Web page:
The Impossibility of Big Government You Can Trust

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Let’s start off Tuesday with a piece I’ve been meaning to highlight for a week, touching on political philosophy.  On National Review Online, Veronique de Rugy mentions some reservations that high-profile progressive Larry Summers has expressed about relying on so much government.  Witnessing small-scale infrastructure-related incompetence, Summers muses:

I’m a progressive, but it seems plausible to wonder if  government can build a nation abroad, fight social decay, run schools, mandate the design of cars, run health insurance exchanges, or set proper sexual harassment policies on college campuses, if it can’t even fix a 232-foot bridge competently.

Ultimately, Summers winds up calling for the people to hold government accountable, to which de Rugy responds:

… holding government officials accountable isn’t as easy as it sounds. How do you do that? The government spends $4 trillion a year. How do we monitor every government program out there and complain about what’s not working? By writing letters to your representative? How many regular people without deep pockets and a promise to finance a future campaign does it take to catch the attention of one’s representative? Do we hold them accountable by voting our representatives out of office if they don’t do anything about a given problem? The chances are that the next guy won’t be able to do any better.

I’m afraid de Rugy understates the problem.  She emphasizes that it’s not just a matter of size, but also a matter of access and incentives; however, she stops short on the implications.  To hold the employees of a Dept. of Transportation — or any other agency — accountable, the people ultimately have to hold elected officials accountable or work through budget processes.  And at every layer there are distractions and diversions galore.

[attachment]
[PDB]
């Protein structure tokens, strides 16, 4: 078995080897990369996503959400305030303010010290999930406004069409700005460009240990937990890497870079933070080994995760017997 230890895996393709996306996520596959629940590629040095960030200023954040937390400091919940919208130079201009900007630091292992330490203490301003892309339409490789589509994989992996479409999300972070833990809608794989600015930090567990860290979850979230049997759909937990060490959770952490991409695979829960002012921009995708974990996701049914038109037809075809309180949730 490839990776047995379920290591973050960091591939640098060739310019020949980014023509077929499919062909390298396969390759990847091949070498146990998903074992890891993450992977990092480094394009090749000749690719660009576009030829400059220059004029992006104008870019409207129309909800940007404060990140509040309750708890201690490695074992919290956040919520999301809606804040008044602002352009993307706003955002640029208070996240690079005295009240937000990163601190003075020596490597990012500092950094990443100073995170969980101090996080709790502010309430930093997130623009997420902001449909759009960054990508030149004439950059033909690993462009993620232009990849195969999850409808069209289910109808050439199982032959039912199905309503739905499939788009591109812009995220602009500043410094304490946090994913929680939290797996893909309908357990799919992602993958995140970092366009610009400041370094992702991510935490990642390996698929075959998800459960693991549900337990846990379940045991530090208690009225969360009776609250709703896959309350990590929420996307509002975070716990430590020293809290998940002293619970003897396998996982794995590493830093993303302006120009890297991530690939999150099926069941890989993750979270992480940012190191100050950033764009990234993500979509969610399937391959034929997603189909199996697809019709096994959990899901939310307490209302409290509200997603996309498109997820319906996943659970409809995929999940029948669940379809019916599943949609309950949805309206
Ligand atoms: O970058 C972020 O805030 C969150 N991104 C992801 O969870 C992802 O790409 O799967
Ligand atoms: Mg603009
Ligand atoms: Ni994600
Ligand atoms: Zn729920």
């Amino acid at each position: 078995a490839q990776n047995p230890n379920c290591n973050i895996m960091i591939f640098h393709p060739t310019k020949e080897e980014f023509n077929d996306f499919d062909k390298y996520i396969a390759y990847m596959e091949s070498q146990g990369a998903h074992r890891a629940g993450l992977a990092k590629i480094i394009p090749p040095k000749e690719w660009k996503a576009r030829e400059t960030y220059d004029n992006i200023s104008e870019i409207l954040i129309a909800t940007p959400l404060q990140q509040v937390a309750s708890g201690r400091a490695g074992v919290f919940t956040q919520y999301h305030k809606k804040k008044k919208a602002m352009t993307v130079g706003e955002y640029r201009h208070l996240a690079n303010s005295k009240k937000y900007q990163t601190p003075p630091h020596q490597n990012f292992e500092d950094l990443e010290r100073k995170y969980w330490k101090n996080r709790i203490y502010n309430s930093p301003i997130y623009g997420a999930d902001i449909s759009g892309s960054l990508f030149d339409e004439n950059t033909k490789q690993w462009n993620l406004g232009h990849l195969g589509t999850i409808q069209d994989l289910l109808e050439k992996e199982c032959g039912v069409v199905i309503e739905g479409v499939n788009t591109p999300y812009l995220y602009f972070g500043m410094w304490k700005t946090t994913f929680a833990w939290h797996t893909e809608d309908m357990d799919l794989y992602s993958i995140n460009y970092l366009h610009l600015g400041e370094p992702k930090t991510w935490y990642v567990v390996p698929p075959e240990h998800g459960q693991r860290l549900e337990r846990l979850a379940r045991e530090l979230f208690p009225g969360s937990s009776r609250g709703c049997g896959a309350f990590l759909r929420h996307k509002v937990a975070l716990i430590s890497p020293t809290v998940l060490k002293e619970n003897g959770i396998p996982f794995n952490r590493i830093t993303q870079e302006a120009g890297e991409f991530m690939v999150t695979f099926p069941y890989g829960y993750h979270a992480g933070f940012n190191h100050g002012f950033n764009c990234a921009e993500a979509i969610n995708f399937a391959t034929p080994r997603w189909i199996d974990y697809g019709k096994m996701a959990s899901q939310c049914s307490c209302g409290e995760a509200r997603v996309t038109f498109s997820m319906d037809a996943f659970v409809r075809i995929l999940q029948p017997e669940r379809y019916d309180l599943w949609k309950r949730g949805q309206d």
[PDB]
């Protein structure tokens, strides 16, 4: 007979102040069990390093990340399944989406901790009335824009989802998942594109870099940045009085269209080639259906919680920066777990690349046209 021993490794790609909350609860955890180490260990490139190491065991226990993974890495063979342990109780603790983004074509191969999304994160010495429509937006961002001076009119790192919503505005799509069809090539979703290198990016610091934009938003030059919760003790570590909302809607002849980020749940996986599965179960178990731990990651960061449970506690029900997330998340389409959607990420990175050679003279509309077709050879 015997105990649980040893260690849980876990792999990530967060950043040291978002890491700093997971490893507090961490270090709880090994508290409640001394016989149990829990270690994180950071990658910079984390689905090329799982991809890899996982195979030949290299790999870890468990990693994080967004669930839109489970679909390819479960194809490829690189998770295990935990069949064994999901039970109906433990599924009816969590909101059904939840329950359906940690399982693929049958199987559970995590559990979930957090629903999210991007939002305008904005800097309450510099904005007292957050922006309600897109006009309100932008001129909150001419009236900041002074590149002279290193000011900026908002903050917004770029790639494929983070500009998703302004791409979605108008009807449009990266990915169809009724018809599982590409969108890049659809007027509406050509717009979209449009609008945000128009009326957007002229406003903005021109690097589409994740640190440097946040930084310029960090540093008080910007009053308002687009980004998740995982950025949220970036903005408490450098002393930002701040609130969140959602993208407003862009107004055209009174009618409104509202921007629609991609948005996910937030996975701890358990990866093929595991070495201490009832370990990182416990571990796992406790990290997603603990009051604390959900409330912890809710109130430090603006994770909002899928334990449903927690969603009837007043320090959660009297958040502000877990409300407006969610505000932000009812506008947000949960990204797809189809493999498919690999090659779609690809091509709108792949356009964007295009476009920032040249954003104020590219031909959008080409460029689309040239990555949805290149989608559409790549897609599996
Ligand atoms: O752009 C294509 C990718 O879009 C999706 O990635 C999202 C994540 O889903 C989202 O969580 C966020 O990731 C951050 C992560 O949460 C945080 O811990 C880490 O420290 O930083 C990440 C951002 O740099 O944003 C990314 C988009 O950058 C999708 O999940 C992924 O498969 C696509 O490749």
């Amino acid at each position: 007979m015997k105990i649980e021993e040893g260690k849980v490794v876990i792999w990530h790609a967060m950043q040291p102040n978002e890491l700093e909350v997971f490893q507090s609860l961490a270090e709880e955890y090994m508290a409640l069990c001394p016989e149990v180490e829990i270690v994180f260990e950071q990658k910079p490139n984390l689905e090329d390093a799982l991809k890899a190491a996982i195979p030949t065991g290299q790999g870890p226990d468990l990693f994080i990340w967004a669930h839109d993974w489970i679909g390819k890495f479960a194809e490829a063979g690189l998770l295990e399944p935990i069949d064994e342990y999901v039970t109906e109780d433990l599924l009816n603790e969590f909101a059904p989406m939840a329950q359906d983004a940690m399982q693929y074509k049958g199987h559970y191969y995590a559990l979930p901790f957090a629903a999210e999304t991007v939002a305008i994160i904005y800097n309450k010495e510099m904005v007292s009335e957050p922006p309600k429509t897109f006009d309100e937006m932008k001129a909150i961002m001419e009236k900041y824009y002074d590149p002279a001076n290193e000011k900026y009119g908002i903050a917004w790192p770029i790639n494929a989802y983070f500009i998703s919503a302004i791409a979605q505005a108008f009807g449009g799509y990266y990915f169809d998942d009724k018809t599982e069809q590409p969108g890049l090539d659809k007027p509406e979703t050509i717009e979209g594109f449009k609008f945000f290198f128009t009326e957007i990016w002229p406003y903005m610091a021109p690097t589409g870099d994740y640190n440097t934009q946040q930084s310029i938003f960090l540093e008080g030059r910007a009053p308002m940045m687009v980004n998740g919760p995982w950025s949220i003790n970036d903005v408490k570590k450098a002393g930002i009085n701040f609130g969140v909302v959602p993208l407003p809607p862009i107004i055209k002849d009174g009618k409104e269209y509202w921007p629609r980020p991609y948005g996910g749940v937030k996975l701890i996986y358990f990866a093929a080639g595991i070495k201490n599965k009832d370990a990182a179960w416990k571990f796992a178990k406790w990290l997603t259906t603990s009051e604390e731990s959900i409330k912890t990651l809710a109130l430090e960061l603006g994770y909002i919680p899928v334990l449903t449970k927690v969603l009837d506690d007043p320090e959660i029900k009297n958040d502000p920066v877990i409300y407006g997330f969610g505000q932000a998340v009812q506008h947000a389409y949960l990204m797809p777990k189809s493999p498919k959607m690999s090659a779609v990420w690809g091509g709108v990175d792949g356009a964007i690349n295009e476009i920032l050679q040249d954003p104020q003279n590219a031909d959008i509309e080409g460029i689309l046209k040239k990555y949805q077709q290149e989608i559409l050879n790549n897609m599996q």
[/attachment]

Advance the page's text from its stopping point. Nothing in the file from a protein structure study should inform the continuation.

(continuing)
Maybe you’re upset with your state representative for a vote approving tolls, but try to hold him accountable for that, and people who care more about other things he does for political reasons (e.g., handouts to labor unions) will fight back.  Approach the problem from the budgetary angle, and government officials will pick cuts that cause pain to teach voters a lesson.  Find somebody crazy enough to campaign for public office as a real reformer, and the entire massive machinery of special interests who benefit from the tax needle in the public’s arm and the regulatory hamster wheel in which the public must run will attack the reformer in the most nasty ways — from IRS targeting to physical violence at political events to petty, often-anonymous defamatory rumors at the most local level.

In all of this, the reformer isn’t only made a villain, he or she is set up as the scapegoat if any of big-government’s hostages should die.  In the bizarre and malicious construct of modern progressive government, you can’t reform outrageous labor rules because impoverished disabled minority children will starve.  That’s the way progressives have set government up because it’s the only way for progressives to build their influence.

The only way to make a free, representative society work is to separate public activities so that a small government responsible for roads is not also the vessel through which we take care of our neighbors.  When we disagree about where that line should be drawn, the decisions must be made at the most local level possible.  In other words, we need smaller, more-widely dispersed government… exactly the opposite of what progressives advocate.



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